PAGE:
Like virtually all of these cases, the Honolulu case was removed to federal court before eventually being remanded back to Hawaii state courts.[9]  Once back in state court, the Honolulu lawsuit went on a fast track to the Hawaii Supreme Court.  The energy companies moved to dismiss on three grounds: (1) lack of specific jurisdiction; (2) federal common law preemption; and (3) federal Clean Air Act preemption.[10]  The trial court denied the motions to dismiss and defendants appealed, at which point the Hawaii Supreme Court granted Honolulu’s application for transfer from the Intermediate Court of Appeals, putting the case before the Hawaii Supreme Court on the central question of whether a public nuisance claim over global climate change and the emission of greenhouse gases can proceed under state law in the face of federal common law and federal statutory regulation through the Clean Air Act.[11]  The Hawaii Supreme Court issued its decision on October 31, 2023, rejecting each basis for dismissal, conclusively determining the scope of federal common law and the scope of the Clean Air Act and confirming that the claims were not preempted on their merits by federal law and could proceed past a motion to dismiss.[12]

Petitions for certiorari are now pending at the Supreme Court of the United States, marking perhaps the first real opportunity for the Court to address the merits of this new wave of state public nuisance claims and how they properly interact with federal law when the identified nuisance is national or international in scope.  Petitioners filed for Supreme Court review on February 28, 2024.  Honolulu filed in opposition to certiorari on May 1, and Petitioners put forth their reply arguments on May 15.  At least ten amicus briefs have been filed, with the most notable perhaps being the brief filed by twenty state attorneys general, authored by the Alabama Attorney General’s Office.  The case has attracted substantial attention from elite academics and other commentators.[13]  It will be conferenced in a matter of weeks, with a likely decision on grant or denial of certiorari by the time the Court closes its usual calendar for the summer.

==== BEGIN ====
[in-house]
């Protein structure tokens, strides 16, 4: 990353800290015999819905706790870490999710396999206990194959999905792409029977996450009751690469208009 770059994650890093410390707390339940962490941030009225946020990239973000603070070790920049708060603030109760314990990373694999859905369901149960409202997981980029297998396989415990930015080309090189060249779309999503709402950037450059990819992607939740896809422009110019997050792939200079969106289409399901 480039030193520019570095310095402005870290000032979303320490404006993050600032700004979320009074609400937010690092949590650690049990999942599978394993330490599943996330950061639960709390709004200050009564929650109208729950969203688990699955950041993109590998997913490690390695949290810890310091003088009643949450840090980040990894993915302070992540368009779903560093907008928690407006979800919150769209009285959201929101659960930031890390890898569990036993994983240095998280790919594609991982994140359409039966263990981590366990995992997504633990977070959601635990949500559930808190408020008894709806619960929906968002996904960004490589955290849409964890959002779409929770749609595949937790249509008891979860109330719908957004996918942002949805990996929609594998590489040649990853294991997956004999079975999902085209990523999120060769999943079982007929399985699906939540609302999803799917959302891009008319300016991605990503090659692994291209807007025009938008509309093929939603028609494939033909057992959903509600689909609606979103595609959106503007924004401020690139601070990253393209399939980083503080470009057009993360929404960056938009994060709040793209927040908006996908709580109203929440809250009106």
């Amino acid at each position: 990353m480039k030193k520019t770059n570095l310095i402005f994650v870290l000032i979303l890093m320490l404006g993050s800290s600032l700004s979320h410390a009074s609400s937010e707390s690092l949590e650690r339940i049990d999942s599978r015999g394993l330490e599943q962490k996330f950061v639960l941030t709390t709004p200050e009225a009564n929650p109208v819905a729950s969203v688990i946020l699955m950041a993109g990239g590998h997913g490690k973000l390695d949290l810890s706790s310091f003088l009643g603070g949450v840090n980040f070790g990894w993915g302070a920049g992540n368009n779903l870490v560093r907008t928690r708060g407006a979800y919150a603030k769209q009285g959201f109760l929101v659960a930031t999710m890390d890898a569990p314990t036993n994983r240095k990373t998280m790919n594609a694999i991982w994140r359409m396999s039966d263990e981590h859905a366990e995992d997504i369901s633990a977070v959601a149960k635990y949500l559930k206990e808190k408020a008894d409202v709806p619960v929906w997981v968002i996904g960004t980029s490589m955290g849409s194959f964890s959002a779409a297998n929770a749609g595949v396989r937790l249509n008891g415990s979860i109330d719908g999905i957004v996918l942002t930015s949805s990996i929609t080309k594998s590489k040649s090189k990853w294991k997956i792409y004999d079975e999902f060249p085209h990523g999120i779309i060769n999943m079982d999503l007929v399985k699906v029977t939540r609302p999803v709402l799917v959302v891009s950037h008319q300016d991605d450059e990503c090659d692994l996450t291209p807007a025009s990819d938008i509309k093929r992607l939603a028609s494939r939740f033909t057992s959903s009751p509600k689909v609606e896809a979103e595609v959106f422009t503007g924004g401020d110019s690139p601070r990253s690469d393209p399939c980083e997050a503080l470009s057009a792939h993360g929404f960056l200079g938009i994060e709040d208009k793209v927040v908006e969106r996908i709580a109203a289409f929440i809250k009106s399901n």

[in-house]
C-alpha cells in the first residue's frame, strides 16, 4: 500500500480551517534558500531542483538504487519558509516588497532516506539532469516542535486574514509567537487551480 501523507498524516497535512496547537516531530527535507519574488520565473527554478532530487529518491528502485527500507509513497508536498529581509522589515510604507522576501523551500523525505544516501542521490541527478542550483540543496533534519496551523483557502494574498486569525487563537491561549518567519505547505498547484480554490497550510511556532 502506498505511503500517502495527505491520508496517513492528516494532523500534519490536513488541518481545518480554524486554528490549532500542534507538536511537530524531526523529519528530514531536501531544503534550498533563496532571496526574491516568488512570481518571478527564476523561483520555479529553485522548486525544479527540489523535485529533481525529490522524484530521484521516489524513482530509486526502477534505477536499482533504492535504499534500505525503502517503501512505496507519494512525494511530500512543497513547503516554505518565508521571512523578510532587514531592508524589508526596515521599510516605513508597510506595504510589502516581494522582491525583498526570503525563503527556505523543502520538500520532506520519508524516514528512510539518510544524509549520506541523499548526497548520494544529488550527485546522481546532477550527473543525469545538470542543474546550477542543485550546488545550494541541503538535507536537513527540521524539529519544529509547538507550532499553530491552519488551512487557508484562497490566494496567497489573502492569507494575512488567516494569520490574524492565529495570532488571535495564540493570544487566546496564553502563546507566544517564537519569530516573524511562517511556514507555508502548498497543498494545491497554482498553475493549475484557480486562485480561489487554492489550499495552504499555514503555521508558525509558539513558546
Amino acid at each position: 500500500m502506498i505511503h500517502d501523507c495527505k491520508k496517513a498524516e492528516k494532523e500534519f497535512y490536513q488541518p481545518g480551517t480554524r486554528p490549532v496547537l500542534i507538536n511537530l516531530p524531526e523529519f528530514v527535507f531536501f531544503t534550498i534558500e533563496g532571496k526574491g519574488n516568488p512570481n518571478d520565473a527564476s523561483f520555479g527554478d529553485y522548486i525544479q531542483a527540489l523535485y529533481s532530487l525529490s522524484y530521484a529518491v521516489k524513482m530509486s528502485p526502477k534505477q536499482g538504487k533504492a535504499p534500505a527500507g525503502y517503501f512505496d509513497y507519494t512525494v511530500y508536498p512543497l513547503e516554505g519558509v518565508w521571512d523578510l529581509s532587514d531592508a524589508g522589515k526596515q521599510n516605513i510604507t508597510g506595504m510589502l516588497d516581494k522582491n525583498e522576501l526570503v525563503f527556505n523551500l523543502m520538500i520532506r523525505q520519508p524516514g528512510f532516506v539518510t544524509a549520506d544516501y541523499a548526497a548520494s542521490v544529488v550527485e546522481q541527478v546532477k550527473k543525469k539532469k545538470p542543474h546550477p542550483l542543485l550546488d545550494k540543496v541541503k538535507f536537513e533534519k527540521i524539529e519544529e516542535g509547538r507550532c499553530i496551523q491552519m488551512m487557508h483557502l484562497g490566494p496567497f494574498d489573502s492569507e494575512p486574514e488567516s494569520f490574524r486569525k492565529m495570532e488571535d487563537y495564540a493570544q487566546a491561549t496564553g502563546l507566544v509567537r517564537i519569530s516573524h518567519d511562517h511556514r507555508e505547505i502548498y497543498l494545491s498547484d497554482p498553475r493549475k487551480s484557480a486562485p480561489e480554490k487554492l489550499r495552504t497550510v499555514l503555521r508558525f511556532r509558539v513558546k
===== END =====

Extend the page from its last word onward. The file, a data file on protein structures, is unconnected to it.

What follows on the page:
II.  Honolulu Is Really A State Sovereignty Case Above All Else

In many circles, Honolulu is misunderstood as a case pitting two camps against each other in a fight over the importance of global climate change and the concomitant culpability of energy companies.  A classic headline of the genre came from Fast Company shortly after the Hawaii Supreme Court’s decision: “Why Honolulu’s Big Oil lawsuit just became ‘the most important climate case in the United States.’”[14]  Indeed, it is hard to find a high-profile write-up of the case that doesn’t focus on the public policy fight over climate change and the role of the case in that fight, especially once the Hawaii Supreme Court greenlit a trial that could begin this year.[15]

While ideological combat over climate change drives headlines, and cases featuring potential judgments in the billions of dollars likewise attract attention, the case is far more interesting for what it could mean for the protection of equal sovereignty between the states.

The state sovereignty issue is front and center in the Honolulu litigation because public nuisance cases at their core involve “abatement of the nuisance”—undoing the alleged nuisance—and Honolulu has requested abatement and other equitable relief relating to global climate change.[16]  When the identified nuisance relates to “the substantial increase in all CO2 emissions between 1965 and the present,” abatement necessarily implicates nationwide policy and adjustment of the defendants’ actions far from Hawaii.  This is especially true when you remember that carbon emissions (the culprit behind global climate change in this case) mix in our atmosphere, meaning it is impossible to ensure that the defendants are lowering the emissions that are causing the alleged nuisance in Hawaii without forcing them to change their operations throughout the country (and the world).  And all of this is before considering the simple scope of the monetary relief and its implications for national policy: when the effects of the identified nuisance in one city or county equal billions in alleged damages (as here), the abatement aspect of the case will necessarily implicate (at least) nationwide public policy choices and the future operation of the defendants across all the states.